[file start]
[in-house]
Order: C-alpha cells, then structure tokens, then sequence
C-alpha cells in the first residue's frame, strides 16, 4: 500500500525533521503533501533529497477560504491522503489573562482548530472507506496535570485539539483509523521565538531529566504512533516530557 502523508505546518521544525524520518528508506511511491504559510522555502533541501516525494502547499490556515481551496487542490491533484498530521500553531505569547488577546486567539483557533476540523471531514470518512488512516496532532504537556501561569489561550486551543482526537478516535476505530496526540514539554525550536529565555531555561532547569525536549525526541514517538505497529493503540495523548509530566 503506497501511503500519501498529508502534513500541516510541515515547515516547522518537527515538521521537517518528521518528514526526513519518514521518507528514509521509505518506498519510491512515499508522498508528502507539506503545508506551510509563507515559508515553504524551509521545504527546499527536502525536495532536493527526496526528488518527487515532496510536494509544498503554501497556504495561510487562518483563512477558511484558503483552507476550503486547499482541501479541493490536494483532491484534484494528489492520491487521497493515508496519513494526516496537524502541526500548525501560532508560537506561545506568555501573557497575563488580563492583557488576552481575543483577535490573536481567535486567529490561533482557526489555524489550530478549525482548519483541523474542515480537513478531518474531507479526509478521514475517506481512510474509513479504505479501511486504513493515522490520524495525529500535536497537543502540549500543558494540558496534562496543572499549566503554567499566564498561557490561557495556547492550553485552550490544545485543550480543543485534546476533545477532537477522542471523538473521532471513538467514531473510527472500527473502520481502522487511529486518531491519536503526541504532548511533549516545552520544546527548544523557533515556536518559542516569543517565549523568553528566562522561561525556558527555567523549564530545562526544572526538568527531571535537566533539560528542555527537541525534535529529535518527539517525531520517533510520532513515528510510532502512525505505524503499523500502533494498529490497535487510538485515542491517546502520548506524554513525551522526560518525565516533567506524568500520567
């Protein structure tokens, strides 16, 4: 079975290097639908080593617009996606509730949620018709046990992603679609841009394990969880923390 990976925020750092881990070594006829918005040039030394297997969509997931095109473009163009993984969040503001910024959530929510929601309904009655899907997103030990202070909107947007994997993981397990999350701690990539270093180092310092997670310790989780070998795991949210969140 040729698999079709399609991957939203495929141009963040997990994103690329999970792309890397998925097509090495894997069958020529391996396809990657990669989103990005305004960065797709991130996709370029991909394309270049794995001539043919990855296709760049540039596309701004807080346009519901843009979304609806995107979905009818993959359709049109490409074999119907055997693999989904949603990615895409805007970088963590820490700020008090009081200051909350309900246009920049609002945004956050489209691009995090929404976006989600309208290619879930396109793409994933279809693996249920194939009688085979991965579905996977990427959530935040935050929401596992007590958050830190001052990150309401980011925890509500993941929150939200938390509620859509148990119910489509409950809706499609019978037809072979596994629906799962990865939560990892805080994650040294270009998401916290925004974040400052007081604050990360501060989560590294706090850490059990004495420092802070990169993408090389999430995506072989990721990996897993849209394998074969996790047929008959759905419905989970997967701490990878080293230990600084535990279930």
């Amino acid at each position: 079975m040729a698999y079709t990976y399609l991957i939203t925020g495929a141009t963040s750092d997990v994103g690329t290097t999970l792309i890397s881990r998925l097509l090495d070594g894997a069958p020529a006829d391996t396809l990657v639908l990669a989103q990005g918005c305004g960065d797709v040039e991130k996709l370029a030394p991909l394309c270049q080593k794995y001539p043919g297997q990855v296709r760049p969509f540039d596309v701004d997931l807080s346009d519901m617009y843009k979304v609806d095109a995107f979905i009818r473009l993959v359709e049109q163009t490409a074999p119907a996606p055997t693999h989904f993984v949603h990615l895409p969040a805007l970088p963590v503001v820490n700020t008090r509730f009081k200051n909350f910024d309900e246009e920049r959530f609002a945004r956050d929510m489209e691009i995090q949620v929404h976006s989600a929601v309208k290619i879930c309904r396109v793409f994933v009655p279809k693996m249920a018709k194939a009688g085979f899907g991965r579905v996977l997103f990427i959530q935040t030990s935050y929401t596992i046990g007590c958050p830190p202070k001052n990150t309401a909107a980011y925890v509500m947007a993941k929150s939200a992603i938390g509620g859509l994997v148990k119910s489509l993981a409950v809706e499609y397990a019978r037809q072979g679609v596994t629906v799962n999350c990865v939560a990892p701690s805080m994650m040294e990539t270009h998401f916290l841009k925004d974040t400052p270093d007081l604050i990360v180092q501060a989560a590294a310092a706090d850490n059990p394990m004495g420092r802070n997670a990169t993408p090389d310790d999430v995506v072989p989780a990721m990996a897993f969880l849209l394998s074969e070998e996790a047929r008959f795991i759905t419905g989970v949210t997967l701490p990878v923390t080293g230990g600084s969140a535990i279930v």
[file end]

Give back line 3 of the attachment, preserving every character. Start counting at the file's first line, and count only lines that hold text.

C-alpha cells in the first residue's frame, strides 16, 4: 500500500525533521503533501533529497477560504491522503489573562482548530472507506496535570485539539483509523521565538531529566504512533516530557 502523508505546518521544525524520518528508506511511491504559510522555502533541501516525494502547499490556515481551496487542490491533484498530521500553531505569547488577546486567539483557533476540523471531514470518512488512516496532532504537556501561569489561550486551543482526537478516535476505530496526540514539554525550536529565555531555561532547569525536549525526541514517538505497529493503540495523548509530566 503506497501511503500519501498529508502534513500541516510541515515547515516547522518537527515538521521537517518528521518528514526526513519518514521518507528514509521509505518506498519510491512515499508522498508528502507539506503545508506551510509563507515559508515553504524551509521545504527546499527536502525536495532536493527526496526528488518527487515532496510536494509544498503554501497556504495561510487562518483563512477558511484558503483552507476550503486547499482541501479541493490536494483532491484534484494528489492520491487521497493515508496519513494526516496537524502541526500548525501560532508560537506561545506568555501573557497575563488580563492583557488576552481575543483577535490573536481567535486567529490561533482557526489555524489550530478549525482548519483541523474542515480537513478531518474531507479526509478521514475517506481512510474509513479504505479501511486504513493515522490520524495525529500535536497537543502540549500543558494540558496534562496543572499549566503554567499566564498561557490561557495556547492550553485552550490544545485543550480543543485534546476533545477532537477522542471523538473521532471513538467514531473510527472500527473502520481502522487511529486518531491519536503526541504532548511533549516545552520544546527548544523557533515556536518559542516569543517565549523568553528566562522561561525556558527555567523549564530545562526544572526538568527531571535537566533539560528542555527537541525534535529529535518527539517525531520517533510520532513515528510510532502512525505505524503499523500502533494498529490497535487510538485515542491517546502520548506524554513525551522526560518525565516533567506524568500520567